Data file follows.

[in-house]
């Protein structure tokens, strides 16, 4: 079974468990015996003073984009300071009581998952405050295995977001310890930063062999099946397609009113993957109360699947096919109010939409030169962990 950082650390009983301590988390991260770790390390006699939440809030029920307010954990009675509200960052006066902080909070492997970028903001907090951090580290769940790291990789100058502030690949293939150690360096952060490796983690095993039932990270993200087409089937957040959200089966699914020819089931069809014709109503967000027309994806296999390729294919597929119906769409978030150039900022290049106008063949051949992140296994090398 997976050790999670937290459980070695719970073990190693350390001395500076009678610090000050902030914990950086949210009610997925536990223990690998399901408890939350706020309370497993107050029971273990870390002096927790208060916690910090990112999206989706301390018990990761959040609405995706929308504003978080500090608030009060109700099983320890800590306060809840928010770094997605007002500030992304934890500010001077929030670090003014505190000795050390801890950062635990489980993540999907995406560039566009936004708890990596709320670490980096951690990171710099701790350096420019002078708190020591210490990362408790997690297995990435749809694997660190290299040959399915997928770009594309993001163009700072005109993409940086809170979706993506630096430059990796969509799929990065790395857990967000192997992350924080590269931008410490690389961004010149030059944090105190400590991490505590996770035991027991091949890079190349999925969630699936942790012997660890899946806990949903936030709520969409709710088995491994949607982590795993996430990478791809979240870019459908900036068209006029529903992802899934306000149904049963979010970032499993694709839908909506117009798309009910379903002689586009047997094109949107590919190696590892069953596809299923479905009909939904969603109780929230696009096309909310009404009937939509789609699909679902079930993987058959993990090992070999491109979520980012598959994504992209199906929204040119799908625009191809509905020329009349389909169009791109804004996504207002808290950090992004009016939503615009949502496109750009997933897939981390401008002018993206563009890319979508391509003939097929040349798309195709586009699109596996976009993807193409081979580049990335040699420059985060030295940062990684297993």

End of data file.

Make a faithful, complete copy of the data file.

[in-house]
């Protein structure tokens, strides 16, 4: 079974468990015996003073984009300071009581998952405050295995977001310890930063062999099946397609009113993957109360699947096919109010939409030169962990 950082650390009983301590988390991260770790390390006699939440809030029920307010954990009675509200960052006066902080909070492997970028903001907090951090580290769940790291990789100058502030690949293939150690360096952060490796983690095993039932990270993200087409089937957040959200089966699914020819089931069809014709109503967000027309994806296999390729294919597929119906769409978030150039900022290049106008063949051949992140296994090398 997976050790999670937290459980070695719970073990190693350390001395500076009678610090000050902030914990950086949210009610997925536990223990690998399901408890939350706020309370497993107050029971273990870390002096927790208060916690910090990112999206989706301390018990990761959040609405995706929308504003978080500090608030009060109700099983320890800590306060809840928010770094997605007002500030992304934890500010001077929030670090003014505190000795050390801890950062635990489980993540999907995406560039566009936004708890990596709320670490980096951690990171710099701790350096420019002078708190020591210490990362408790997690297995990435749809694997660190290299040959399915997928770009594309993001163009700072005109993409940086809170979706993506630096430059990796969509799929990065790395857990967000192997992350924080590269931008410490690389961004010149030059944090105190400590991490505590996770035991027991091949890079190349999925969630699936942790012997660890899946806990949903936030709520969409709710088995491994949607982590795993996430990478791809979240870019459908900036068209006029529903992802899934306000149904049963979010970032499993694709839908909506117009798309009910379903002689586009047997094109949107590919190696590892069953596809299923479905009909939904969603109780929230696009096309909310009404009937939509789609699909679902079930993987058959993990090992070999491109979520980012598959994504992209199906929204040119799908625009191809509905020329009349389909169009791109804004996504207002808290950090992004009016939503615009949502496109750009997933897939981390401008002018993206563009890319979508391509003939097929040349798309195709586009699109596996976009993807193409081979580049990335040699420059985060030295940062990684297993």